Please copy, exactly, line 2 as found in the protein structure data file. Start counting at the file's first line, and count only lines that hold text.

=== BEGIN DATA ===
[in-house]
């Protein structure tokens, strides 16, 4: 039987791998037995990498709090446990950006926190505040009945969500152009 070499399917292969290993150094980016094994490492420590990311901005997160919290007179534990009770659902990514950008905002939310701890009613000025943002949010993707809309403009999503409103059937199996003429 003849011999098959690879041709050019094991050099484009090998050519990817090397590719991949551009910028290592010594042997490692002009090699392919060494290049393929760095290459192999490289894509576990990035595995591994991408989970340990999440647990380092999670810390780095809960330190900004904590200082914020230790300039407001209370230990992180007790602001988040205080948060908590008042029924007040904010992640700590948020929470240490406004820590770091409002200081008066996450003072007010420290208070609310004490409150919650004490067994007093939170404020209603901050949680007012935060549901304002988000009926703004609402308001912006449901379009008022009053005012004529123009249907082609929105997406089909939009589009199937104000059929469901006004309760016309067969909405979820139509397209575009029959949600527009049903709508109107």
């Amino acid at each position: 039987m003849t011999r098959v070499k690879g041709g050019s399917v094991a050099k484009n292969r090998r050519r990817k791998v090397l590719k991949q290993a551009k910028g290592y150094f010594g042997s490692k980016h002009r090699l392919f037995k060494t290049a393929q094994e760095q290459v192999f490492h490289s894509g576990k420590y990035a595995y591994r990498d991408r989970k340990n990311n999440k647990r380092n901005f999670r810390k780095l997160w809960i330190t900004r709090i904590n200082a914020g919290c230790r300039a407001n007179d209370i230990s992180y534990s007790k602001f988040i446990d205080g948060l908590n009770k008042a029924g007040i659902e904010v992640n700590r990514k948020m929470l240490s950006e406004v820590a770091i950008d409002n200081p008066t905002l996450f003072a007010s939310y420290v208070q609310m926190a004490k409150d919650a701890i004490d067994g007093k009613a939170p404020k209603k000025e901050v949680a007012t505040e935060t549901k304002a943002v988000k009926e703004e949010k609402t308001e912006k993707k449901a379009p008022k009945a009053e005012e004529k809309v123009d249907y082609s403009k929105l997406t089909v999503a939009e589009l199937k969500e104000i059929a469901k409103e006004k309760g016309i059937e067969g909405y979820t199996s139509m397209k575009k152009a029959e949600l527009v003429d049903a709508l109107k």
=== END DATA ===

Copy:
């Protein structure tokens, strides 16, 4: 039987791998037995990498709090446990950006926190505040009945969500152009 070499399917292969290993150094980016094994490492420590990311901005997160919290007179534990009770659902990514950008905002939310701890009613000025943002949010993707809309403009999503409103059937199996003429 003849011999098959690879041709050019094991050099484009090998050519990817090397590719991949551009910028290592010594042997490692002009090699392919060494290049393929760095290459192999490289894509576990990035595995591994991408989970340990999440647990380092999670810390780095809960330190900004904590200082914020230790300039407001209370230990992180007790602001988040205080948060908590008042029924007040904010992640700590948020929470240490406004820590770091409002200081008066996450003072007010420290208070609310004490409150919650004490067994007093939170404020209603901050949680007012935060549901304002988000009926703004609402308001912006449901379009008022009053005012004529123009249907082609929105997406089909939009589009199937104000059929469901006004309760016309067969909405979820139509397209575009029959949600527009049903709508109107």